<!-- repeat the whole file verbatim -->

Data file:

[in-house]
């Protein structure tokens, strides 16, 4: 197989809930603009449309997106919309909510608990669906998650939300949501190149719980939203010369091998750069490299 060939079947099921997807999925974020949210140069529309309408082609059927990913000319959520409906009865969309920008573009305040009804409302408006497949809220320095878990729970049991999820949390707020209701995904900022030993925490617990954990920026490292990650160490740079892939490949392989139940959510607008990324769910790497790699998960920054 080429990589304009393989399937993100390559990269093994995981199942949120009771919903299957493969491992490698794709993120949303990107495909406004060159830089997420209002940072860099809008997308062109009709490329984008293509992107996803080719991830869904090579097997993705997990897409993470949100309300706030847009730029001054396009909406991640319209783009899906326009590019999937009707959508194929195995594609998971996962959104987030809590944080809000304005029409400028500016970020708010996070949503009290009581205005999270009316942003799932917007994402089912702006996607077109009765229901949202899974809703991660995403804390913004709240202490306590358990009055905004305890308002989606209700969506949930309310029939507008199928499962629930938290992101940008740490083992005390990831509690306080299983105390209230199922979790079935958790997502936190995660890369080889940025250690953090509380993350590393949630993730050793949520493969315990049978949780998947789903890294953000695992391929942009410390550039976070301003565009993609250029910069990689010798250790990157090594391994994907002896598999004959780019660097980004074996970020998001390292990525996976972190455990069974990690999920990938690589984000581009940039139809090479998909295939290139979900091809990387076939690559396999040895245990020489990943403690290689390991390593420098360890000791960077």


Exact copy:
[in-house]
């Protein structure tokens, strides 16, 4: 197989809930603009449309997106919309909510608990669906998650939300949501190149719980939203010369091998750069490299 060939079947099921997807999925974020949210140069529309309408082609059927990913000319959520409906009865969309920008573009305040009804409302408006497949809220320095878990729970049991999820949390707020209701995904900022030993925490617990954990920026490292990650160490740079892939490949392989139940959510607008990324769910790497790699998960920054 080429990589304009393989399937993100390559990269093994995981199942949120009771919903299957493969491992490698794709993120949303990107495909406004060159830089997420209002940072860099809008997308062109009709490329984008293509992107996803080719991830869904090579097997993705997990897409993470949100309300706030847009730029001054396009909406991640319209783009899906326009590019999937009707959508194929195995594609998971996962959104987030809590944080809000304005029409400028500016970020708010996070949503009290009581205005999270009316942003799932917007994402089912702006996607077109009765229901949202899974809703991660995403804390913004709240202490306590358990009055905004305890308002989606209700969506949930309310029939507008199928499962629930938290992101940008740490083992005390990831509690306080299983105390209230199922979790079935958790997502936190995660890369080889940025250690953090509380993350590393949630993730050793949520493969315990049978949780998947789903890294953000695992391929942009410390550039976070301003565009993609250029910069990689010798250790990157090594391994994907002896598999004959780019660097980004074996970020998001390292990525996976972190455990069974990690999920990938690589984000581009940039139809090479998909295939290139979900091809990387076939690559396999040895245990020489990943403690290689390991390593420098360890000791960077």